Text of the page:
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Find the limit of the this equation

  • Thread starter shwanky
  • Start date
  • #1
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Homework Statement


Evaluate the limit if it exists.


Homework Equations


[tex]lim_{x\to2} \frac{\sqrt{x-6}-2}{\sqrt{x-3}-1}[/tex]


The Attempt at a Solution


Completely lost, I've tried, finding the conjugate of both the numerator or denominator and I'm unable to find a solution.
 

Answers and Replies

  • #2
HallsofIvy
Science Advisor
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Are you sure that is the problem? AT x= 2, the fraction is
[tex]\frac{2i- 2}{i- 1}= 2[/tex]
Nothing hard about that!

Perhaps you meant
[tex]\frac{\sqrt{6- x}- 2}{\sqrt{3- x}-1}[/itex]
which is "0/0" when x= 2.
Use the "conjugates" as you mention- multiply both numerator and denominator by [itex](\sqrt{x-6}+2)(\sqrt{x-3}+1)[/itex]. You will get x2-4 in the numerator and x-2 in the denominator and can cancel.
 
  • #3
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ok, here's another one I don't understand.

Homework Equations


[tex]lim_{t \to 0} \frac{x+1}{xsin(\Pi x)}[/tex]

The Attempt at a Solution


[tex]lim_{t \to 0} \frac{x+1}{xsin(\Pi x)}(\frac{x-1}{x-1})[/tex]
[tex]lim_{t \to 0} \frac{(x^2-1)}{(x^2-1)sin(\Pi x)}[/tex]
[tex]lim_{t \to 0} \frac{(1)}{sin(\Pi x)}[/tex]

At this point I get stuck... the [tex]sin(\Pi x)[/tex] is still 0. I tried using some of the trig identities, that I actually remembered, and got this.

[tex]lim_{t \to 0} \frac{(sin^2(\Pi x) + cos^2(\Pi x)}{sin(\Pi x)}[/tex]

Now I thought if I could get I could get the numerator in terms of sine, I could simple divide into it, but I'm not sure if this would work :-/... any suggestions?
 
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  • #4
43
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is it possible for me to do

[tex]lim_{t \to 0} \frac{(1)}{sin(\Pi x)}[/tex]
[tex]lim_{t \to 0} \frac{(1)}{csc(\Pi x)}[/tex]
[tex]lim_{t \to 0} sin(\Pi x)[/tex]

?
 
  • #5
43
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mmm never mind. there was a problem in my solution. [tex]xsin(\Pi x)(x-1)[/tex] does not equal [tex](x2-1)sin(\Pi x)[/tex]... I will try again...
 
  • #6
43
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ok, I think I got it.

[tex]lim_{t \to 1} \frac{x+1}{xsin(\Pi x)}[/tex]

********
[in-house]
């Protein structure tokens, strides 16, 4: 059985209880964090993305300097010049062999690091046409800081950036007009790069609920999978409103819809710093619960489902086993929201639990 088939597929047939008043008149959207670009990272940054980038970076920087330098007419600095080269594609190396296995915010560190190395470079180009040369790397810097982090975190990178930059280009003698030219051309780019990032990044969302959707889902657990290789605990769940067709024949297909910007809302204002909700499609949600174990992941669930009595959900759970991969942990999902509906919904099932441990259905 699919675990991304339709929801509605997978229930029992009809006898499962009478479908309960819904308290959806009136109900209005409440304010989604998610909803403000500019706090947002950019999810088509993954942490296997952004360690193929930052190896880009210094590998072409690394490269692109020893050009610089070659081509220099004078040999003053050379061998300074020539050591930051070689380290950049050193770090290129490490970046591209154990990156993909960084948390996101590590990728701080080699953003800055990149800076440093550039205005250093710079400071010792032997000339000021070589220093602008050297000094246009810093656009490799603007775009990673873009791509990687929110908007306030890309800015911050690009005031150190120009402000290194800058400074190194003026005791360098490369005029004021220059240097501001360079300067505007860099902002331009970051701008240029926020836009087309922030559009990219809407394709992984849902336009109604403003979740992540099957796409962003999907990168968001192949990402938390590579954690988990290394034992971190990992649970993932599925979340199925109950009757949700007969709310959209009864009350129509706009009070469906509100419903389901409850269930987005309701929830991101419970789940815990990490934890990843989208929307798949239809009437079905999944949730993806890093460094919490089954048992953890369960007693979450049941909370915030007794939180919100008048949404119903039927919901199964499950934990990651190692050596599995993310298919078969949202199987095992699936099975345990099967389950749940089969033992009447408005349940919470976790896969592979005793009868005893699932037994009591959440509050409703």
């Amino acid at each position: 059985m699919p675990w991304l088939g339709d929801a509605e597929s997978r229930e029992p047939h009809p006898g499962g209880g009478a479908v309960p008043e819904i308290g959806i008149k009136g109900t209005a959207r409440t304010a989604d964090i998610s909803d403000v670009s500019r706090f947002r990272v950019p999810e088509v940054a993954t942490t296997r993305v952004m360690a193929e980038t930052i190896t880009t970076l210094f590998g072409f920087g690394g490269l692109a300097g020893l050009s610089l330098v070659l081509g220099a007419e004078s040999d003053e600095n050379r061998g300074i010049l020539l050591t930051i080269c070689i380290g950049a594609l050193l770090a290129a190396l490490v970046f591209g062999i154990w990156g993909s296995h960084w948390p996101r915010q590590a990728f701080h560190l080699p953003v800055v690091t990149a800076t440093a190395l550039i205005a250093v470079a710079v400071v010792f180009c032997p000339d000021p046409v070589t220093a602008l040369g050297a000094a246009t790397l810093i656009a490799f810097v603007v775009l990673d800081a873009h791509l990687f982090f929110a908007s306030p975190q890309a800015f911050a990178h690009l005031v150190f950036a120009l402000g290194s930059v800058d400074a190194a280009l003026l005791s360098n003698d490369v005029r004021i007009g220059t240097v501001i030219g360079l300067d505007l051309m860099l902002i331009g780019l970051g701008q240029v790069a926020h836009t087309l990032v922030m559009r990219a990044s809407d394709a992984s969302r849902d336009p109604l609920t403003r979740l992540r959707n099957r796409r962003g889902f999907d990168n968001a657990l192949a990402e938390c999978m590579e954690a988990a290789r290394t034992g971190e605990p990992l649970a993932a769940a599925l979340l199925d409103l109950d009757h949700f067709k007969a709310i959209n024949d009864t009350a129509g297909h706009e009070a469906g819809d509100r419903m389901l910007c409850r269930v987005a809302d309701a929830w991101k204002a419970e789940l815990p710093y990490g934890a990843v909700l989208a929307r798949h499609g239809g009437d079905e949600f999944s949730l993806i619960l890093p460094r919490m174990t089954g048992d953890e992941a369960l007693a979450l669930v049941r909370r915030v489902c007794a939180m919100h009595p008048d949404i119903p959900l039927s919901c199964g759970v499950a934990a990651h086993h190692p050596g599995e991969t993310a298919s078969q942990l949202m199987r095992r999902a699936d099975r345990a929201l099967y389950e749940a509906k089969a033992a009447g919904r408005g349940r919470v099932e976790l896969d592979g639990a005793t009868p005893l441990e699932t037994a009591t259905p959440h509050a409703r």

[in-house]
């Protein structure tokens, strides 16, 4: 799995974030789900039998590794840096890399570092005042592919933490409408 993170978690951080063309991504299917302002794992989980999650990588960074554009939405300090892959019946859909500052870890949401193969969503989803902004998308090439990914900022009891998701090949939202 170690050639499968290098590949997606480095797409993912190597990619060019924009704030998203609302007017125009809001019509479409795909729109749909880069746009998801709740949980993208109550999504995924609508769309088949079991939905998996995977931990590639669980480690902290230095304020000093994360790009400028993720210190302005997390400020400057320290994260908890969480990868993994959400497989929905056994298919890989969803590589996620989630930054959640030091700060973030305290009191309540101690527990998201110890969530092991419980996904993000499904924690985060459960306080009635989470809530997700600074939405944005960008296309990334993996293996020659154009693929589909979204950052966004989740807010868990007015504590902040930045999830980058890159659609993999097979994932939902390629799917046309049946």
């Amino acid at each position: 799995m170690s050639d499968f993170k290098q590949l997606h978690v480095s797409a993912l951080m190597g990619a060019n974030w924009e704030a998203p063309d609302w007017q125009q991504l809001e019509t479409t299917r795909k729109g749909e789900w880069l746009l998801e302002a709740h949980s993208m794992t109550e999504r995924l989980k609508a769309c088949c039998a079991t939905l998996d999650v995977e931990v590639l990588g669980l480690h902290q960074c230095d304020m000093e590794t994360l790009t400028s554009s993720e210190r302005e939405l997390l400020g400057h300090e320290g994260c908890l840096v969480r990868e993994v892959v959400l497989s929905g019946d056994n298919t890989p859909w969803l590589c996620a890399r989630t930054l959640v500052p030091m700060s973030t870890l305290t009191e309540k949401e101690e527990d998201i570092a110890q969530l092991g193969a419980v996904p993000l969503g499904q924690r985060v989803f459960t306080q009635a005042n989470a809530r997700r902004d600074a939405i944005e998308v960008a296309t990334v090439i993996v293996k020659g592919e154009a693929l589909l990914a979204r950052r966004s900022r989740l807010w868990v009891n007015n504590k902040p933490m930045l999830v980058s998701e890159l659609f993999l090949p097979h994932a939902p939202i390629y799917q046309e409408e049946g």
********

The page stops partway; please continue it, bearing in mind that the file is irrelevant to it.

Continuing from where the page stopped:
[tex]lim_{t \to 1} \frac{x+1}{xsin(\Pi x)}(\frac{csc(\Pi x)}{csc(\Pi x)})[/tex]

[tex]lim_{t \to 1} \frac{(x+1)(csc(\Pi x)}{x}[/tex]

[tex]lim_{t \to 1} \frac{(x+1)(csc(\Pi x)}{x}[/tex]

[tex]lim_{t \to 1} csc(\Pi x) + \frac{(csc(\Pi x)}{x}[/tex]

[tex]lim_{t \to 1} csc(\Pi * 1) + \frac{(csc(\Pi *1)}{1}[/tex]

[tex]lim_{t \to 1} csc(\Pi) + (csc(\Pi)[/tex]

[tex]lim_{t \to 1} 2csc(\Pi)[/tex]

[tex]lim_{t \to 1+} 2csc(\Pi) = +\infty[/tex]

[tex]lim_{t \to 1-} 2csc(\Pi) = -\infty[/tex]
 
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  • #7
43
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Sorry, the limit is t->1+ not t->0...
 
  • #8
43
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ok, now if I take the left hand limit and right hand limit, the right hand limit approaches infinity while the left hand appraches negative infinity?
 
  • #9
HallsofIvy
Science Advisor
Homework Helper
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Does it bother you at all that you are taking the limit as t-> 1 but there is no t in the formula?! (Mathematics requires precision- be careful what you write!)

Perhaps you meant
[tex]lim_{t \to 1^+} \frac{t+1}{tsin(\Pi t)}[/tex]

I don't see difficulty with that. The denominator is continuous and at t= 1 is [itex](1)sin(\pi)= 0[/itex] but the numerator does NOT go to 0. What does that tell you?

(Don't capitalize "Pi"- you want \pi: [itex]\pi[/itex].)
 
  • #10
43
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o_O... I am such a dork...

[tex]\lim_{t \to 1^+} \frac{t+1}{tsin(\pi t)} = -\infty [/tex] as [tex]t \to 1^+[/tex]
 
Last edited:

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